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Meet the Kiwis proud to be Stroppy Old Women

"Stroppy” and “old” are terms women usually try and avoid at all costs. In the book Stroppy Old Women, Paul Little and Wendyl Nissen explore what brings out the boisterous sides of well-known New Zealand women.

By Kelly Bertrand
"Stroppy” and “old” are terms women usually try and avoid at all costs. But philanthropist Dame Rosie Horton, actress Elizabeth McRae and politician Sue Kedgley don’t really mind being labelled as such – all three ladies choose to see their “stroppiness” as a sign of a strong, confident woman.
Along with 49 other well-known Kiwis, the trio make an appearance in Stroppy Old Women, a book compiled by Paul Little and the Weekly’s own Green Goddess Wendyl Nissen, which aims to explore what brings out the boisterous sides of well-known New Zealand women. We caught up with Dame Rosie, Elizabeth and Sue to talk about the things that really get their goat.
Elizabeth McRae, actress
For Elizabeth, it was an unpleasant encounter in the supermarket car park that made her see red for the first time. The actress, who seems to be perpetually known as “Marj from Shortland Street”, recalls an occasion where a man falsely accused her of scratching his car with her trolley. “Actually, that was probably more downright fury,” she considers. “No such thing had happened, and before I knew it, I’d let out this stream of obscenities. I just lost it! Supermarket car parks are a hotbed of emotions!”
Elizabeth can’t quite pinpoint when she became a stroppy old woman, but remembers particular subjects that have always fired her up – inequality and employment issues being the most prevalent. “And also, aged people dissing the younger folk,” she asserts. “I think the youth of today are very admirable. I don’t like it when I hear, ‘Back in my day...’”
Now approaching her eighties, Elizabeth says she’s becoming more forthright with age as “you’re more willing to speak your mind and not care. “I can’t believe I’m going to turn 80 in two years! I did a big play in 2013, and I never thought I’d have a problem learning my lines, but I did. Well, the character was a bit demented, so that didn’t help!”
Dame Rosie Horton, philanthropist
It took the offer of an Italian cooking course for Dame Rosie to first realise just how stroppy she could get.
“That was my first moment of extreme stroppiness,” she muses. “My husband Michael had bought it for me, at great cost. It was because he got sick of my cooking. He was so excited for me to do it. He kept saying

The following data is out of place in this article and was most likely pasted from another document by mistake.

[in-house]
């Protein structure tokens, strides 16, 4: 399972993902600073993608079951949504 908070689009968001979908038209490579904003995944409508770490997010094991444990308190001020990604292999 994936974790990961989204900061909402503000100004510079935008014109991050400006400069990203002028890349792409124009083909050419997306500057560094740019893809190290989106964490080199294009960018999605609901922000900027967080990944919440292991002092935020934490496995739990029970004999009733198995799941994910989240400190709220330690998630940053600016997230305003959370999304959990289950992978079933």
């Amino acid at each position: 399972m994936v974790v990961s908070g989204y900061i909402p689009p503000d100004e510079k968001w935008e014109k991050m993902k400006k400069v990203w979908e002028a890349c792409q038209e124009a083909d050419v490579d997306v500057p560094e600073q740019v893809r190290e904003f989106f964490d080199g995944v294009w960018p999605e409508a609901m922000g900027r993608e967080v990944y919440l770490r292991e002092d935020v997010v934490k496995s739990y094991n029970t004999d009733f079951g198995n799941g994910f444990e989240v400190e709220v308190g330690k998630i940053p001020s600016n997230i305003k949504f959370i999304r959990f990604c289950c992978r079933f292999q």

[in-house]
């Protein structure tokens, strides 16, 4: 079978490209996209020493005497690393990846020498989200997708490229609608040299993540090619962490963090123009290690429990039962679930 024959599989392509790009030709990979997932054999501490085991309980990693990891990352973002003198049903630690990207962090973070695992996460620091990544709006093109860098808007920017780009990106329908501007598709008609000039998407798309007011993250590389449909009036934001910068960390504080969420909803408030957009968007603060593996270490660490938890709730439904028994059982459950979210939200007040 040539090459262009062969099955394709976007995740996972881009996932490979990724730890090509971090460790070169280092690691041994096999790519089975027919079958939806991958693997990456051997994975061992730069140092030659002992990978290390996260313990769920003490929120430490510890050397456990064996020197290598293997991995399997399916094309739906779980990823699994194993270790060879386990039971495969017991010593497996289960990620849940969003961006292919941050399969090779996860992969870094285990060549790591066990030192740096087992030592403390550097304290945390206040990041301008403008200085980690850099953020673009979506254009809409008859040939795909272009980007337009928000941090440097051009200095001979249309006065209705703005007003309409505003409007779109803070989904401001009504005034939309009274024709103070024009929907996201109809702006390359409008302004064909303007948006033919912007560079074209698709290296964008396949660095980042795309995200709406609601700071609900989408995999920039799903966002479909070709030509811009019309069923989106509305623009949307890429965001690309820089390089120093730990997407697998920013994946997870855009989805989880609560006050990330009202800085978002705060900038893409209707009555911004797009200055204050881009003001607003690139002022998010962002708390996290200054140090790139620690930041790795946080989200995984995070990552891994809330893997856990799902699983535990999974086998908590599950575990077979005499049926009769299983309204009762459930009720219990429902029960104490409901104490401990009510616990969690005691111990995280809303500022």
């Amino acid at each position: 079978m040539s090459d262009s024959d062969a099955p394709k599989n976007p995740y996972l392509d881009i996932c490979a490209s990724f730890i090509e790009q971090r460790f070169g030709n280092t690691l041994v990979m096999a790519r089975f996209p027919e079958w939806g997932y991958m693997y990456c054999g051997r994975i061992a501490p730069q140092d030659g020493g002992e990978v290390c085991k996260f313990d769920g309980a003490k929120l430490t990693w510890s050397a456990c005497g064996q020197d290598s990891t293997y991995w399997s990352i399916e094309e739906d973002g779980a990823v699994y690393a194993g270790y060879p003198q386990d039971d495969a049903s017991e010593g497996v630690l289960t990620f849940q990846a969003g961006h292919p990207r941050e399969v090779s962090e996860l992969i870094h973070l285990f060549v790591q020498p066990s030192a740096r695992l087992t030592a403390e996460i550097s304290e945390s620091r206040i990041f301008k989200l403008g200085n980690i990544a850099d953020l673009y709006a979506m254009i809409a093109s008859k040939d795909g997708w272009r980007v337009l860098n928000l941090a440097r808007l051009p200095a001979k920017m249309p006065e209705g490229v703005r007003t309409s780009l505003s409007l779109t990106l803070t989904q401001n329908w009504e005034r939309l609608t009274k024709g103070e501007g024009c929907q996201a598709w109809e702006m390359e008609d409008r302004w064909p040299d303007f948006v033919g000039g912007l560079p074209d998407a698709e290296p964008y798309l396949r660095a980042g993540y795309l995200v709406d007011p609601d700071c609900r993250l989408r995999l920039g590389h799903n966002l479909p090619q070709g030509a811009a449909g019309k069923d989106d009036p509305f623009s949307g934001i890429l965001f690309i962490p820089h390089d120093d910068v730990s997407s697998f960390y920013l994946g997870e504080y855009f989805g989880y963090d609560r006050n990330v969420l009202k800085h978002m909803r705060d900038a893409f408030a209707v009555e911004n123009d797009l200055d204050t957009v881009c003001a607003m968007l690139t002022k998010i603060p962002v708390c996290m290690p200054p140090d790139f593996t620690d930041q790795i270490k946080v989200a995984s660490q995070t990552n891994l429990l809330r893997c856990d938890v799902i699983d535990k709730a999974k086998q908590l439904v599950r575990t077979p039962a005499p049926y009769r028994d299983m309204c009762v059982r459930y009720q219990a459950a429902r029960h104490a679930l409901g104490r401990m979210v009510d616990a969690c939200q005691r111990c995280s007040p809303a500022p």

that it was going to transform our gastronomical life. So I used my stroppiness to get out of it. I spent a huge amount of time working out a strategy for not doing it. In the end, I just plain refused and he did the course. He’s really good at Italian cooking now.”
While most who know Rosie wouldn’t label her as stroppy in the slightest, it’s actually a title the dame quite likes.
“I was quite thrilled to be called it,” she laughs. “It means I’m not a pushover. And Michael was thrilled. He was in Paul’s first book, Grumpy Old Men. So we’ve got the set. He’s the intellectual. I call myself Fluffy when I’m around him.”
On a slightly more serious note, there are other things that do get Rosie riled – the biggest is when she sees able-bodied people using disabled car park spaces. “Oh, I find that most awful. It upsets me terribly,” she says, visibly tearful at the thought. It’s so incredibly immoral – so unthinking. When able- bodied people misuse them, they should get double demerit points.”
But when it comes to cooking, Rosie is happy to admit she’s given up trying, and says she has other skills that compensate.
“I’m a dab hand at washing. I hardly ever dye anything pink. But my cooking is a running joke. Every time I see [Kiwi cook] Lauraine Jacobs, I say, ‘Darling, when are we having cooking lessons?’ This has been going on for 36 years. She crosses the street to avoid me now, but I do wish she would come and teach me how not to burn the pots...”
Sue Kedgley, former Green Party MP
Sue’s first memory of stroppiness, or assertiveness, as she prefers to call it, was in primary school. “One day, a teacher threw a wooden blackboard duster at me to shut me up,” she remembers. “Without a second’s hesitation, I instinctively threw it straight back at him. It never occurred to me to do anything different. So,” she laughs, “I haven’t really changed much!”
As a leading figure in New Zealand’s fight for gender equality, women’s liberation and the environment, Sue is used to people calling her all manner of words, the least of which is stroppy. “I don’t see myself in that way,” she shrugs. “I see myself as independent, assertive and strong, and I’m never afraid to stand up for what I believe in.”
It’s the issue of women’s continuing crusade for equality that really angers her.
“Every single culture in the world has viewed women as inferior,” she explains. “Globally, New Zealand is much better off, but we can’t afford to be complacent. It’s been 40 years since women’s liberation, and still 96% of CEOs are male!”
And, of course, her experiences in parliament, which she dubs a “hostile environment” did bug her, she admits. “It’s a male-driven arena,” she explains. “They put up with and tolerate the women. Helen Clark was a game changer in that regard. I made some futile attempts to change the rules! But women still have this fear about standing up for themselves. That needs to change.”
Stroppy Old Women compiled by Paul Little & Wendyl Nissen, Paul Little Books, RRP $34.99.

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